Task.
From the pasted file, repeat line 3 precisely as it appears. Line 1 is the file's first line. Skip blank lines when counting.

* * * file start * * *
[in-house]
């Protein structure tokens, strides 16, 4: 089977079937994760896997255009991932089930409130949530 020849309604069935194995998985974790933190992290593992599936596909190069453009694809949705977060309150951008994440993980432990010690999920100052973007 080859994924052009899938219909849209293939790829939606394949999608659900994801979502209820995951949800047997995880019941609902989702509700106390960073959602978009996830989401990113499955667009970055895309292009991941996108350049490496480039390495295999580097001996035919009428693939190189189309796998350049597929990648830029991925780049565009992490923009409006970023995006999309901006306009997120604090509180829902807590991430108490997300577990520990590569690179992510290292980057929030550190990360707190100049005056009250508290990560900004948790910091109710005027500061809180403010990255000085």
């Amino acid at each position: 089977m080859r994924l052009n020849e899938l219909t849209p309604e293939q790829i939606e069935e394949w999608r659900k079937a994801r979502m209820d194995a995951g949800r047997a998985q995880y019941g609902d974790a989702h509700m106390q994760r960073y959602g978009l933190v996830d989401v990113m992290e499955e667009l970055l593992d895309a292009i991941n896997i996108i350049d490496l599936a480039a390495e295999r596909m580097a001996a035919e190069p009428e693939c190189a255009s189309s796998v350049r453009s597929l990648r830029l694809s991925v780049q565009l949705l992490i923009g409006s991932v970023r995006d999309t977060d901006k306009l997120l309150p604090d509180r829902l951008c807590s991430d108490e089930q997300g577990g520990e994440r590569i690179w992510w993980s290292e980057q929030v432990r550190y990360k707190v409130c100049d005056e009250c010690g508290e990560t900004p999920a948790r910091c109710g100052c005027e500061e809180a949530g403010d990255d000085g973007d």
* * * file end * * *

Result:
């Amino acid at each position: 089977m080859r994924l052009n020849e899938l219909t849209p309604e293939q790829i939606e069935e394949w999608r659900k079937a994801r979502m209820d194995a995951g949800r047997a998985q995880y019941g609902d974790a989702h509700m106390q994760r960073y959602g978009l933190v996830d989401v990113m992290e499955e667009l970055l593992d895309a292009i991941n896997i996108i350049d490496l599936a480039a390495e295999r596909m580097a001996a035919e190069p009428e693939c190189a255009s189309s796998v350049r453009s597929l990648r830029l694809s991925v780049q565009l949705l992490i923009g409006s991932v970023r995006d999309t977060d901006k306009l997120l309150p604090d509180r829902l951008c807590s991430d108490e089930q997300g577990g520990e994440r590569i690179w992510w993980s290292e980057q929030v432990r550190y990360k707190v409130c100049d005056e009250c010690g508290e990560t900004p999920a948790r910091c109710g100052c005027e500061e809180a949530g403010d990255d000085g973007d």